## Changing The PictureExtra Investigation- Print this Investigation Guide.
- Answer on the sheet then stick it into your journal.
- What happens if ... I tell you any number of plants in a row
*and*any number of those rows?
- What happens if ... I tell you the number of rows is always the same as the number of plants?
- What happens if ... I tell you the plants are always planted in an L shape with equal arms.
Investigate how to calculate the tiles. - What happens if ... I tell you the gardener always puts a double border of tiles around any garden?
Investigate how to calculate the tiles.
Special Note: It really doesn't matter whether you try any of the 'What happens if...?' challenges (although we would like you to try one). What really matters is that you learn there is always another question a mathematician can ask. ## Just Before You FinishFor this part you need your maths journal and your Working Like A Mathematician page.- Look at your notes for this activity. Think back through what you did.
- Draw an oval in your journal.
- Change it into a face that shows how you feel about Garden Beds.
- Add a speech bubble if you wish.
*How did you work like a mathematician through this activity?*Record at least 2 ways.**What do you know now**that you didn't know when you started Garden Beds?
## Answers & DiscussionThese notes were originally written for teachers. We have included them to support parents to help their child learn from Garden Beds.- Notes for Garden Beds.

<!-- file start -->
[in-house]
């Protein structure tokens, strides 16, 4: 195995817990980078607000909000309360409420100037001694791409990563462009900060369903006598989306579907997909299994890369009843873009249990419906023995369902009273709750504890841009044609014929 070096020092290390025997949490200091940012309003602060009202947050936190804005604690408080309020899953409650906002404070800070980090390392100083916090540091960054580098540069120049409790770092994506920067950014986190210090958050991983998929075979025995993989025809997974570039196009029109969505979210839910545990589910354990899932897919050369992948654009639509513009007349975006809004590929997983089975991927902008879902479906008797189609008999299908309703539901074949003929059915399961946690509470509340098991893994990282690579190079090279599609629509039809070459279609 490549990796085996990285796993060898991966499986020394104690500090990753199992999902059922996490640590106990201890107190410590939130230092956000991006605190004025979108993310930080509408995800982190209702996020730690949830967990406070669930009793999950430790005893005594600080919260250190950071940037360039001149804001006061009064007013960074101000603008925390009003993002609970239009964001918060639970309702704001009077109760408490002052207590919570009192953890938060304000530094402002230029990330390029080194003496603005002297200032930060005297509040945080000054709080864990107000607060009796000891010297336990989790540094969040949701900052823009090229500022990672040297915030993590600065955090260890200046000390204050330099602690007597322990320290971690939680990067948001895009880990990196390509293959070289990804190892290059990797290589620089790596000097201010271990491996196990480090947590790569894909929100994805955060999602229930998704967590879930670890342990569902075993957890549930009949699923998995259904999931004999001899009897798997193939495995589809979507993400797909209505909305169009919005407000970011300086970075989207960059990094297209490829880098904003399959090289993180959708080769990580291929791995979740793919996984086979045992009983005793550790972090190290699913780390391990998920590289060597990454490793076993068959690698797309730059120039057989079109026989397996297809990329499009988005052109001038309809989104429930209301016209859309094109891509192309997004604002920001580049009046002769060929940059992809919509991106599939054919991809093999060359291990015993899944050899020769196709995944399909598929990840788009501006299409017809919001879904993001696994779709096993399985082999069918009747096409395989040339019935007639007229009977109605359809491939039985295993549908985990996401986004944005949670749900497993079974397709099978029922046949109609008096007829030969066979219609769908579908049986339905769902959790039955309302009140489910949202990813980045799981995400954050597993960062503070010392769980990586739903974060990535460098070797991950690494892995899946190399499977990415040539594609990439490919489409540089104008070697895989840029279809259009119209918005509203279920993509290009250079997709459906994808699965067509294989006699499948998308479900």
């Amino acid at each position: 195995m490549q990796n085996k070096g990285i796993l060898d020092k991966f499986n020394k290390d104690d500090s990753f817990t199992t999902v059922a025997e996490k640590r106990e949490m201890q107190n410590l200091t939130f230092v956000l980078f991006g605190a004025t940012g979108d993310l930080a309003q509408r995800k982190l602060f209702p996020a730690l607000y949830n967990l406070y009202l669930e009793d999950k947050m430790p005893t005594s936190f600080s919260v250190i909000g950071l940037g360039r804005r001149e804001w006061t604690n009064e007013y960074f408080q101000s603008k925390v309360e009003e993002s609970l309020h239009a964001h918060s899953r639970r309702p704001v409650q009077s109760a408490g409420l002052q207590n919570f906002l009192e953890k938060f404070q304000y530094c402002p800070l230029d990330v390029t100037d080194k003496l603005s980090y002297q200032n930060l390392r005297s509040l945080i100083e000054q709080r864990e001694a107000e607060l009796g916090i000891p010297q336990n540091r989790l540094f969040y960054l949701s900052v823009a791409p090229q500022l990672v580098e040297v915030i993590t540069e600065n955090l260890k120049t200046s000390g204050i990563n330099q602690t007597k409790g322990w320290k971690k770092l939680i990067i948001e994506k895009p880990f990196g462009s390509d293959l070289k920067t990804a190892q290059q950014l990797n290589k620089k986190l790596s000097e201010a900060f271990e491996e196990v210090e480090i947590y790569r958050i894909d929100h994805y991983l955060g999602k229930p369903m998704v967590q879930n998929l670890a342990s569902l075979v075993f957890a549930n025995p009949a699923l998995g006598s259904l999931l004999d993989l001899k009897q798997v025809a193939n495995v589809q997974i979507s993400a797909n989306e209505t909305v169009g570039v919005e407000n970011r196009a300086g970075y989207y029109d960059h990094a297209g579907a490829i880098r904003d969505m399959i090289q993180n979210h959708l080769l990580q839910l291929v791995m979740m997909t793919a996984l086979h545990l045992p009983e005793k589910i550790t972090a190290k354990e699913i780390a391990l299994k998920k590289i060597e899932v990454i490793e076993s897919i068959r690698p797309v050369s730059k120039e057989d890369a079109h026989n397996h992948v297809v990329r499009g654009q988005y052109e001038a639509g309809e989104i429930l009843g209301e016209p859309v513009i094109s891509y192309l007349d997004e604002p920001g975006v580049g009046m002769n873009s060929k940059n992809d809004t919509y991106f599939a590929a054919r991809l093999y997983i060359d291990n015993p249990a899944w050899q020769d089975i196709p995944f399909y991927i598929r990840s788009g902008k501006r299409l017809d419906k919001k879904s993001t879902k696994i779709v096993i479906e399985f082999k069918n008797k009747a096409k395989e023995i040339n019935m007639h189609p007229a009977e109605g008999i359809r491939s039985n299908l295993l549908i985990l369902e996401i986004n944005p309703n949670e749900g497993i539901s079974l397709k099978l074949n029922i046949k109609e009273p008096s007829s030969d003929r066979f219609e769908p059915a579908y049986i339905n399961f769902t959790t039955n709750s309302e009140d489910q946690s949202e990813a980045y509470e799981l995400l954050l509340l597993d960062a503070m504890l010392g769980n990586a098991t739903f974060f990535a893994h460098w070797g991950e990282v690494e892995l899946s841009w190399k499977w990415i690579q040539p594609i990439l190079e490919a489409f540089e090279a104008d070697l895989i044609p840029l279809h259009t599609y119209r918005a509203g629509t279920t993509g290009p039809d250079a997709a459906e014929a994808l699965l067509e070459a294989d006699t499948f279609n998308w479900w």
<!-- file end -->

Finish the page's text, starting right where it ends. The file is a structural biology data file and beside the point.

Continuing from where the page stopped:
which includes photos from a Year 2 class in Sweden who were enthralled with Garden Beds. - Notes for Garden Beds Picture Puzzle.
## Garden Beds GallerySend any comments or photos about this activity and we can add them to this gallery.
Hi Doug,Those different ways of seeing the problem in the Picture Puzzle, all of which have originated from real learners, are important for at least two reasons: - School mathematics is about learning to work like a mathematician and one of the mathematician's key questions is
*Can I check this another way?*. Exploring the ways other learners have thought about this problem validates the developing confidence that in maths there is always another way. It's the perceived existence of 'another way' that helps a learner help themselves to learn mathematics. - The different ways of explaining the 'any number of plants' problem are a perfect example of equivalent algebraic expressions, a topic in any secondary school text book. Is there learning advantage in coming at this usually rule-based, symbolic topic from what learners can confidently see, touch and say??
Maths At Home is a division of Mathematics Centre |